Musicians Are Both Particles and Waves

Just like light, we exist in distinct packets, each with our own ideas about music, our own instrument, our own methods, our own instructions for creating a structure of sound and silence. We combine our packets of distinctness, and music is born.

And yet, when we bow or pluck a string, strike a stretched skin or a disc of hammered metal, or use our breath to set a column of air in motion, we are waves. With every dance with our instruments, we create waves of vibration that excite and move the molecules of air and matter, of skin and bone and the tiniest membrane of the human body.

Our waves of vibration travel outward from our instruments, joining the vibration of every living and non-living thing, onward to infinity, echo of the Original Vibration.


Listen as a particle would listen, from the the center of your distinct and solitary being, from your seat of separateness. Listen to one pure tone, be it bowed or plucked, blown or struck.

Listen. Follow the sound with your eyes as it leaves you. Do you see the air shimmer as it passes through?

Listen. Follow the sound with your ears to the very edge of audibility. Do you still hear it in the silence?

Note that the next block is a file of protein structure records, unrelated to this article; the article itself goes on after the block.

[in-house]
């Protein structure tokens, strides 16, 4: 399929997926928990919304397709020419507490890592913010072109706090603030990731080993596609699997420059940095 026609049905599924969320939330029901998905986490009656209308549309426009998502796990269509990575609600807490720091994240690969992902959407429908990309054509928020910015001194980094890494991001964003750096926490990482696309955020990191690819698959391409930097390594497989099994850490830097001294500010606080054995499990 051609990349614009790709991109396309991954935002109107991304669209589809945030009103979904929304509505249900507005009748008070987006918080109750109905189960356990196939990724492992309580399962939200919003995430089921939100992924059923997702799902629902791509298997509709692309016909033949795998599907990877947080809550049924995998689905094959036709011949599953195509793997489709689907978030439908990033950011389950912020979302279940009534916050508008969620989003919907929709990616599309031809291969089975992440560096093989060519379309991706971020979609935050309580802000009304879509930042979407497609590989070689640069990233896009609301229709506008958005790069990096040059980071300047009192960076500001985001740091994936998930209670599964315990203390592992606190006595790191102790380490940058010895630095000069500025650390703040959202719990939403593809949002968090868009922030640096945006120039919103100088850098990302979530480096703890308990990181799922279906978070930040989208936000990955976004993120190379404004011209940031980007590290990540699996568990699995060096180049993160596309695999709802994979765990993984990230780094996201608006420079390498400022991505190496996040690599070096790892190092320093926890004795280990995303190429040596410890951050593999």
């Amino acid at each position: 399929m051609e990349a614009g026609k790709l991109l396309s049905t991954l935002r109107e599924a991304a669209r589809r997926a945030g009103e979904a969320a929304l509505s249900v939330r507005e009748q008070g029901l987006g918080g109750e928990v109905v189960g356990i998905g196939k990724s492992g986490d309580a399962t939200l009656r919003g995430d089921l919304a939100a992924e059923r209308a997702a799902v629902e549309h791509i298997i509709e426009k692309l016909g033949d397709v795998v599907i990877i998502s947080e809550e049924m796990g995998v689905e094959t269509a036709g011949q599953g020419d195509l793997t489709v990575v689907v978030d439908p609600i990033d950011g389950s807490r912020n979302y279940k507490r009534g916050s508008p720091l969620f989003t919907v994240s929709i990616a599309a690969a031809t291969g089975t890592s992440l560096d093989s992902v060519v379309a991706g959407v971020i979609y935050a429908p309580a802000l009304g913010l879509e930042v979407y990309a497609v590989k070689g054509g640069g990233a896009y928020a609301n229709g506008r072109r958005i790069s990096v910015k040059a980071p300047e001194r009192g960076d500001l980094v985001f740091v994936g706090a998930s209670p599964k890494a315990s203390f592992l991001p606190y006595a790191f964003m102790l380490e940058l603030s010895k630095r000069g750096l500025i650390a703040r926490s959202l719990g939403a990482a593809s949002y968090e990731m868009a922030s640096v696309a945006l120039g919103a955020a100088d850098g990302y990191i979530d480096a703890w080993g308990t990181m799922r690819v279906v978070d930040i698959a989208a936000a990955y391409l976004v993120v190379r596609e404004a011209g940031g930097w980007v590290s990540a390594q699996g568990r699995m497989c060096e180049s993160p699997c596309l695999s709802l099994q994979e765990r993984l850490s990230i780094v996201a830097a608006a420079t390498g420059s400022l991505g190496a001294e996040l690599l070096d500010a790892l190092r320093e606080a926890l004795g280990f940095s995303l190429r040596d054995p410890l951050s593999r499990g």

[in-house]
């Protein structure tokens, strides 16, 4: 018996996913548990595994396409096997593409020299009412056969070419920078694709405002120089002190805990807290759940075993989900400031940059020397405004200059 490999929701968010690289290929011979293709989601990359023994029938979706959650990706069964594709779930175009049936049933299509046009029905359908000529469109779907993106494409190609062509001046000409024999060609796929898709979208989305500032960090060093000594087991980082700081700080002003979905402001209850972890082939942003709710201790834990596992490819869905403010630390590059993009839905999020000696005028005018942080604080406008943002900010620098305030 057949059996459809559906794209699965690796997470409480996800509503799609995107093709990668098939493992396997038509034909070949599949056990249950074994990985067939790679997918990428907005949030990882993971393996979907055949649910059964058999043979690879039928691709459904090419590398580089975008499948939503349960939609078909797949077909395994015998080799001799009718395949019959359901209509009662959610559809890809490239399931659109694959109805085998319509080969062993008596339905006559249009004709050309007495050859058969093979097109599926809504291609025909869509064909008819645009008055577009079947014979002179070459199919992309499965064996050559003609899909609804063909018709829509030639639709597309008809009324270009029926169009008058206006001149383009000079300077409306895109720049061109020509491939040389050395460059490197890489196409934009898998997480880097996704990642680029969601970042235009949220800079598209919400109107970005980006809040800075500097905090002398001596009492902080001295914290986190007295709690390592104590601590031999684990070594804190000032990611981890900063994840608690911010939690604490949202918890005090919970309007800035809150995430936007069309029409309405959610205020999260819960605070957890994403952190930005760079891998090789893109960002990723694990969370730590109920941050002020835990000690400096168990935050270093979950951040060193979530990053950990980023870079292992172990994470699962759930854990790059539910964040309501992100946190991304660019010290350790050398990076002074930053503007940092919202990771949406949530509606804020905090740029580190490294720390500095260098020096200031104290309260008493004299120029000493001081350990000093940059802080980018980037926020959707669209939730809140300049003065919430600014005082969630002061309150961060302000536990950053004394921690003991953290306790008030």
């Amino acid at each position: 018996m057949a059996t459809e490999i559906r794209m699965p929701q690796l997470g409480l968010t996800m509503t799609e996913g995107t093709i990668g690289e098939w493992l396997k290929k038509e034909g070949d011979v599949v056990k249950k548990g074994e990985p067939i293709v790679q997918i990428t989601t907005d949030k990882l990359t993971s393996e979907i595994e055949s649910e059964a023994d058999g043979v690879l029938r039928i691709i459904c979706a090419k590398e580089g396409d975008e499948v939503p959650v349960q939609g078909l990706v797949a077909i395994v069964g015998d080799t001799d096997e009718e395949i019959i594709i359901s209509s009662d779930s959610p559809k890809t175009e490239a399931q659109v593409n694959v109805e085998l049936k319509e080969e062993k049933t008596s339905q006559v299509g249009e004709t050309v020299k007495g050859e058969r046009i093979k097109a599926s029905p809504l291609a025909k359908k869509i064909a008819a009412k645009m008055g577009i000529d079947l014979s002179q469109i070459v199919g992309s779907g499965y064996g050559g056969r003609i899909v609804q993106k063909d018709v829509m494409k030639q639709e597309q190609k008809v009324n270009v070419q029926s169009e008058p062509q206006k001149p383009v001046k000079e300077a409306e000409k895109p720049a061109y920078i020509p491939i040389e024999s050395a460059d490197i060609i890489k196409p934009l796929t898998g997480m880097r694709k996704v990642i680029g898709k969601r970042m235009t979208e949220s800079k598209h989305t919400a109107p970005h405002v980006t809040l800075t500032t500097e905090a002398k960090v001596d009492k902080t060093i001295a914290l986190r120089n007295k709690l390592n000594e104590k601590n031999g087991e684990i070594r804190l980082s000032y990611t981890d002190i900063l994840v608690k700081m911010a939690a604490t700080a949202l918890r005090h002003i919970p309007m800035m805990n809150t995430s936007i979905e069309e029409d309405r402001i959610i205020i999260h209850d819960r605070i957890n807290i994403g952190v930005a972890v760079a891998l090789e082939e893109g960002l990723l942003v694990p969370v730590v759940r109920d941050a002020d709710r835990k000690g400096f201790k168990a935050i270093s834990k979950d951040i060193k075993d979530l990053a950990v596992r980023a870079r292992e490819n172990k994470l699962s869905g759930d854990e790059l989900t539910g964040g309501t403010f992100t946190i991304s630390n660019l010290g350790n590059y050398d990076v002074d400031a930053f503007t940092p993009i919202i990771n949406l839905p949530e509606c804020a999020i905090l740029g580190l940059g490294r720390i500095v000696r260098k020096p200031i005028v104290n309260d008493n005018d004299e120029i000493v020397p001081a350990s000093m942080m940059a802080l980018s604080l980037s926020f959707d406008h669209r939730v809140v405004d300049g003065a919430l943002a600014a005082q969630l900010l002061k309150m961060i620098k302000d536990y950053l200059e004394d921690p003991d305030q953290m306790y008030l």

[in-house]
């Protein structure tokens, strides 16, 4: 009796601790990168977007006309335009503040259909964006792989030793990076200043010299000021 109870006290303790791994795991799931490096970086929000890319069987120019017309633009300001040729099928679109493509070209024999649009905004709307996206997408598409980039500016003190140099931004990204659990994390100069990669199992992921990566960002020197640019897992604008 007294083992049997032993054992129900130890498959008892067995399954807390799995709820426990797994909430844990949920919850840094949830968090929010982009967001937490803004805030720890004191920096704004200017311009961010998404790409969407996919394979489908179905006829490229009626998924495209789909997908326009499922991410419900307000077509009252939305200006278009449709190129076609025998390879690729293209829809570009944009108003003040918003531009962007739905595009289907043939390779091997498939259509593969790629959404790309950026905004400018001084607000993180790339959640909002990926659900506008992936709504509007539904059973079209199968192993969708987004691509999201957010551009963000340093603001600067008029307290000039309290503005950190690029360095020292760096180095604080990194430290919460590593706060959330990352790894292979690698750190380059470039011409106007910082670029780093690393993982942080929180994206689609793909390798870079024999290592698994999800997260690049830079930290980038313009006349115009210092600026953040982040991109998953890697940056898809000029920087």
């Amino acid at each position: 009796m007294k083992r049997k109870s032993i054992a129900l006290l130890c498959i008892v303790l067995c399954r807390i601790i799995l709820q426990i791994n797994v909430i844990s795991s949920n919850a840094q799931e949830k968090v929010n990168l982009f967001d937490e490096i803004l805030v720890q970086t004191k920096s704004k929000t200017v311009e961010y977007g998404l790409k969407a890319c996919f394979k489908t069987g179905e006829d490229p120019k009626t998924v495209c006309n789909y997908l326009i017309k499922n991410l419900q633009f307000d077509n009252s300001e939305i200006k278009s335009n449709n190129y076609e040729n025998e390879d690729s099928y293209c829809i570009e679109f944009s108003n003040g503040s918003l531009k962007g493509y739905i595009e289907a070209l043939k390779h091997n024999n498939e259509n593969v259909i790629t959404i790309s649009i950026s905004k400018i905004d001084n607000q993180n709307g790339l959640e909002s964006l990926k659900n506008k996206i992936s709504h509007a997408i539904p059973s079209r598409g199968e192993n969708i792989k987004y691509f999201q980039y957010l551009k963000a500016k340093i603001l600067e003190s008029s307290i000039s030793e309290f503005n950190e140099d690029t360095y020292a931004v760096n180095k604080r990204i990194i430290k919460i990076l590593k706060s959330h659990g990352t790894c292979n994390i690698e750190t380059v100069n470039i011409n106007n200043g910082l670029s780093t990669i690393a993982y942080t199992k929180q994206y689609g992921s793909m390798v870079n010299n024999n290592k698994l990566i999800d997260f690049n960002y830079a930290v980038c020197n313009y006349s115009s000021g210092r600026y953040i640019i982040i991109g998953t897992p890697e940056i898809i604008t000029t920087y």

Listen. Follow the sound as it enters your body. Does your heart quicken in recognition?


Become the wave.

Now, fly.


Entropy, Form, and Music

I am contemplating entropy, that ongoing rush to a less ordered state, and the resulting decline and dissolution of form to component elements and molecules. I live surrounded by beautiful things: paintings, photographs, pottery, glass, all gradually decaying from the pristine condition that existed at the completion of their making. The bowl is already broken.

All the things I make, and all the things I’ve made will wear away. Ink will fade. Paper will crumble to dust. Pigments will discolor. Glue will release its grasp. Yarn will wear thin or be eaten by wool-loving moths. The vegetable garden will go to chickweed and wire grass (it’s well on its way) and the “perennial” flowers will either live out their expected life spans and die, or be choked out by their more Darwinian companions.

Of everything I make, it is Music – most ephemeral, least corporeal – that escapes entropy’s clutches. The strings’ vibrations radiate outwards from my harp and create ripples that lap the shores at the edge of the universe. Creation’s particles surf the sound waves to infinity.

Is it some wonderful irony, or is it a reflection of the true nature of reality, that Music, existing as idea and memory and vibration, without form or shape or weight or mass, lives forever?

Listening Deep